650 SS Dommi Racer build

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Oct 10, 2010
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Jeandr said:
I got the rose joints on e-bay from a guy in the UK (mcgillmotorsports). You can get the same and better (stainless steel) from McMaster-Carr and they also have the connecting links in many different lenghts.

Jean
Jean,

I checked McMaster out and they do have a nice selection or rod ends, but I expected the SS to be a little pricey. A 3/8 SS Rod End has around 3000 lbs load capacity for $16.00. Could you give some details / specs on the bearings you used?
 
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Feb 28, 2009
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beng said:
Foxy, that is a great head steady. Steel is twice as stiff as aluminum, and has a lower expansion rate.

The late Manx Nortons have a neat steel head-steady that is adjustable, you put it in then you can tighten it up so it is in a bit of tension, you can see how that would help pre-load the chassis and stabilize it a bit.

Alloy engine plates and mounts are easy to make because the material is so workable, but they have to be twice as thick as steel plates to get it's stiffness, and when you do that they weigh almost the same as steel.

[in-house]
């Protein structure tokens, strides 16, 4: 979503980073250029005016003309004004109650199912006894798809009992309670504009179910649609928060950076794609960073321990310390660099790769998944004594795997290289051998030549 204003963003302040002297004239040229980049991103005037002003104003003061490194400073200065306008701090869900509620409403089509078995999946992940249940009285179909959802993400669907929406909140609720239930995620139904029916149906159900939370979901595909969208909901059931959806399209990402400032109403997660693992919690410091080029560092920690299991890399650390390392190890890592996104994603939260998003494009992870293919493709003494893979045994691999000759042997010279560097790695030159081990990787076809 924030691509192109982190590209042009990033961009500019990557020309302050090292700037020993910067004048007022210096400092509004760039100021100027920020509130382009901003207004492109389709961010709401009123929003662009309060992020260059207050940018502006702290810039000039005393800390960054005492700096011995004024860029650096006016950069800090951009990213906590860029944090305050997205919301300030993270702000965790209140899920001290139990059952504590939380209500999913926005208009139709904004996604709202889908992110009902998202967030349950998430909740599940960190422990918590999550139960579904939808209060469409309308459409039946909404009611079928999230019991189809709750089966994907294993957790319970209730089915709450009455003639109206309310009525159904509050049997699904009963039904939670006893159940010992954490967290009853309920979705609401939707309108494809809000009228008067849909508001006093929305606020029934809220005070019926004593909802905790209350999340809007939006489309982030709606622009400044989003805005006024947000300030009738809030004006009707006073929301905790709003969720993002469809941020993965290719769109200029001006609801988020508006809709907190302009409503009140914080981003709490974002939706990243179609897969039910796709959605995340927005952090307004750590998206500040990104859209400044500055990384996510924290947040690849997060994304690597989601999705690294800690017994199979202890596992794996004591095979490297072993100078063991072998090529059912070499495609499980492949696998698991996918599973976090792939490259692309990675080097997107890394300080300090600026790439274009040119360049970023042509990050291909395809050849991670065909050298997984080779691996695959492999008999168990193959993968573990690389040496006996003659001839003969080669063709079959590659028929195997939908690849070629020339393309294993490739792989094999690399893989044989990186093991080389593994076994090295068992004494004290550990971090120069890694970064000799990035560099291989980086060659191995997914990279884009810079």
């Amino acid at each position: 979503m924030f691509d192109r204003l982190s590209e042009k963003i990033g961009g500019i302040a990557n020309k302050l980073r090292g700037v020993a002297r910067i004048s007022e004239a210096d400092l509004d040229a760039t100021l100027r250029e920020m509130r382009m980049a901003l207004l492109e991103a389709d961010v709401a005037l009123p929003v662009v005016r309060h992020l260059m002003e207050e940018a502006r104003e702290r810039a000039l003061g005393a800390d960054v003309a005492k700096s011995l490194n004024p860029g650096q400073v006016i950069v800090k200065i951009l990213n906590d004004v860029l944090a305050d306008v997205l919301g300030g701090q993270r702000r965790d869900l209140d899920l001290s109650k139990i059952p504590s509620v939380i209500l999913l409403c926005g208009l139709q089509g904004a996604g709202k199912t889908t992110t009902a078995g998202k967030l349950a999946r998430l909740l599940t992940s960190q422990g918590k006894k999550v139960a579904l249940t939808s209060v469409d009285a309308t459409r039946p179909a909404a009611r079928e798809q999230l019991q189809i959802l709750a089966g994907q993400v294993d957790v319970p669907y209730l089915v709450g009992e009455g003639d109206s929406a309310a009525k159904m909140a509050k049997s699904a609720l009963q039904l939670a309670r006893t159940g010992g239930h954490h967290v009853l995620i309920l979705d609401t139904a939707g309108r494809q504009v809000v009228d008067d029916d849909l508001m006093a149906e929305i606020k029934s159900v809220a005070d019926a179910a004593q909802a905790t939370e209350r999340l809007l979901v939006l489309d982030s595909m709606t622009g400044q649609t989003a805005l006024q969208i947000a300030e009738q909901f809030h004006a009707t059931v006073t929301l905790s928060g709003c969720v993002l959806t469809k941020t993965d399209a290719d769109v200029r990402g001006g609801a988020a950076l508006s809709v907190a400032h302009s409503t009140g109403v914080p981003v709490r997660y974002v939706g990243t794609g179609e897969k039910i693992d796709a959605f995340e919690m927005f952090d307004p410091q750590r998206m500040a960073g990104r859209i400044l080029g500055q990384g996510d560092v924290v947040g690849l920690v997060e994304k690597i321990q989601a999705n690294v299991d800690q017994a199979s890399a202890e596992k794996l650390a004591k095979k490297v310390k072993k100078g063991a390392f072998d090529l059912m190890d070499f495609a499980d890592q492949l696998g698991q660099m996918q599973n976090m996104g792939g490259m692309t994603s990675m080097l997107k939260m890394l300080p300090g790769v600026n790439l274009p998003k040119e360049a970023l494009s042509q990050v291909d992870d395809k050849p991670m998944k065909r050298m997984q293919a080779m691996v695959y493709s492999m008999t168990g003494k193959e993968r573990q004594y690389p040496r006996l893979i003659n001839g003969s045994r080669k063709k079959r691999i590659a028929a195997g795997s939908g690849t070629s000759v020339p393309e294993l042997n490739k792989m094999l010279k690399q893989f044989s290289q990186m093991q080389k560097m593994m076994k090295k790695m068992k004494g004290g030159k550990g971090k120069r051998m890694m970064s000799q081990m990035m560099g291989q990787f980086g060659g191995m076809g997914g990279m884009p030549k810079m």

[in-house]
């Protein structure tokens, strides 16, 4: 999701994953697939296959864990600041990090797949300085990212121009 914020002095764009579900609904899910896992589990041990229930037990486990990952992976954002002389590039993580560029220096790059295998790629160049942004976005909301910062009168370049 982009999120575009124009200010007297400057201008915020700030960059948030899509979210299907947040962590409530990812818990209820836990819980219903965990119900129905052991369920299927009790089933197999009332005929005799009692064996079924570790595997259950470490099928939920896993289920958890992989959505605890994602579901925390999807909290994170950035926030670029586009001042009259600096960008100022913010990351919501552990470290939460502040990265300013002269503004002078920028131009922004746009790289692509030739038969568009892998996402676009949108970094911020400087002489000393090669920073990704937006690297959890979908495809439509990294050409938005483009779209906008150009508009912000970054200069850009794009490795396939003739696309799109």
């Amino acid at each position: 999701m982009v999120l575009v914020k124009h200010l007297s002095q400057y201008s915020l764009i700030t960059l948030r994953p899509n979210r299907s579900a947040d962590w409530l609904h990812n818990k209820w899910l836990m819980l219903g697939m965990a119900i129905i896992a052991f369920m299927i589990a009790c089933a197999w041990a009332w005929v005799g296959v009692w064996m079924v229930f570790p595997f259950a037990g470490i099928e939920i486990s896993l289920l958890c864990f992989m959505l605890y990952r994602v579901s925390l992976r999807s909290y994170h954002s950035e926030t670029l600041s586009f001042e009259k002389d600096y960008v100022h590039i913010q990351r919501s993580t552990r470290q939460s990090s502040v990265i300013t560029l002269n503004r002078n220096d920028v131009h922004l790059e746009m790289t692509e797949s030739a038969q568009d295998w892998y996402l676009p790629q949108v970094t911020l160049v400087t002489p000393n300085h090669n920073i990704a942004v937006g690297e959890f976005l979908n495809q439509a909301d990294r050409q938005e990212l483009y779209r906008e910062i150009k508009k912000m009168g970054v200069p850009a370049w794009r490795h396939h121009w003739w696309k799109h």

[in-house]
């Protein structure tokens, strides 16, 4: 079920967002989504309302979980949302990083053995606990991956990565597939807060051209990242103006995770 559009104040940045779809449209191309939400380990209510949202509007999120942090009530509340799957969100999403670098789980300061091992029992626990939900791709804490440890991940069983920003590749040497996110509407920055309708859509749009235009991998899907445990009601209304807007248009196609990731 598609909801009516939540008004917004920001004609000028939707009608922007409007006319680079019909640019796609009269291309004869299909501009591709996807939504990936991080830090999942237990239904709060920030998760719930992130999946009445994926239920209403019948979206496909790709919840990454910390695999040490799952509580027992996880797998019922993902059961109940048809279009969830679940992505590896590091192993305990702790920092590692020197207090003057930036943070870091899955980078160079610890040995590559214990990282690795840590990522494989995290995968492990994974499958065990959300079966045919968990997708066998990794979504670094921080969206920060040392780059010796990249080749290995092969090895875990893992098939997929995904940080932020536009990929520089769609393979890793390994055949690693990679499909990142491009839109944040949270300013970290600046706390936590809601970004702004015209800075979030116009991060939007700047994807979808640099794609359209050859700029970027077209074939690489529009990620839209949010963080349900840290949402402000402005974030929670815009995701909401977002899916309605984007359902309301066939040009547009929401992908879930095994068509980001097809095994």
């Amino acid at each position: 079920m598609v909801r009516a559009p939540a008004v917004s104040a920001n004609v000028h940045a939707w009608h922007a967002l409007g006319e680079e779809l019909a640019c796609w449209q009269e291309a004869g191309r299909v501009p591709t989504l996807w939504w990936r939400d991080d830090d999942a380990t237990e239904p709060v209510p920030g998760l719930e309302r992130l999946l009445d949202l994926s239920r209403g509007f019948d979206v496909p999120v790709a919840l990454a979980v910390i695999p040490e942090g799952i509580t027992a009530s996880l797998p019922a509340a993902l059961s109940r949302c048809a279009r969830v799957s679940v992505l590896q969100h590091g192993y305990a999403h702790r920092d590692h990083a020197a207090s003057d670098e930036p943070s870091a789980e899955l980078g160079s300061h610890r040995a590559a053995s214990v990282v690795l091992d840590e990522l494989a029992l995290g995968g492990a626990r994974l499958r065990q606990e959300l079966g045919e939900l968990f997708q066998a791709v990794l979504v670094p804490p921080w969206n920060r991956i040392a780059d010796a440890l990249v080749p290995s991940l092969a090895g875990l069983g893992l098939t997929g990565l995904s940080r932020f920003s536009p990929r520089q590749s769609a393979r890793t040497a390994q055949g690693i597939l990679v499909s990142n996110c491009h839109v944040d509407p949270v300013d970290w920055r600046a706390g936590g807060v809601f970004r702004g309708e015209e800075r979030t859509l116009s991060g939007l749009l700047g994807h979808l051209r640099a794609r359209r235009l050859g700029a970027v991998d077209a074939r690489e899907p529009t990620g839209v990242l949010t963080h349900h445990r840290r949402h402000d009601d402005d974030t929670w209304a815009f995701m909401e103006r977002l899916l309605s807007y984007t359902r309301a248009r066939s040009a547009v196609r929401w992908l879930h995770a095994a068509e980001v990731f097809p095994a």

Thanks beng, I would have loved to have used alloy but as you state its got to be twice the thickness and I wanted as much clearance between it and the tank. I do believe that some build dont bother having a head steady as the bottom plates used are stiff enough providing you dont hit a curb etc head on.
Because they expand so much when hot the primary chain has to be run looser initially, and they can even push the frame of the bike out of shape.
Mmmm... never thought of that, gets bloody hot here in Oztralia!!

The old race-bike I threw up a photo of came with steel plates from the works, was tried with alloy plates by it's long-time tuner, then it was switched back to steel because they worked better in every way.

I used to think titanium would be a great material for engine plates and mounts, but then I found out it is way less stiff than steel and heavier than aluminum, not worth it's cost in that application anyway.


I also thought about using rose joints as I like that adjustability and look, but something round makes it hard to mount ignition boxes etc on to? My small byplane uses them on controls and wing struts and are very strong (have to be :mrgreen: )!
 
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Caferider said:
Jeandr said:
I got the rose joints on e-bay from a guy in the UK (mcgillmotorsports). You can get the same and better (stainless steel) from McMaster-Carr and they also have the connecting links in many different lenghts.

Jean
Jean,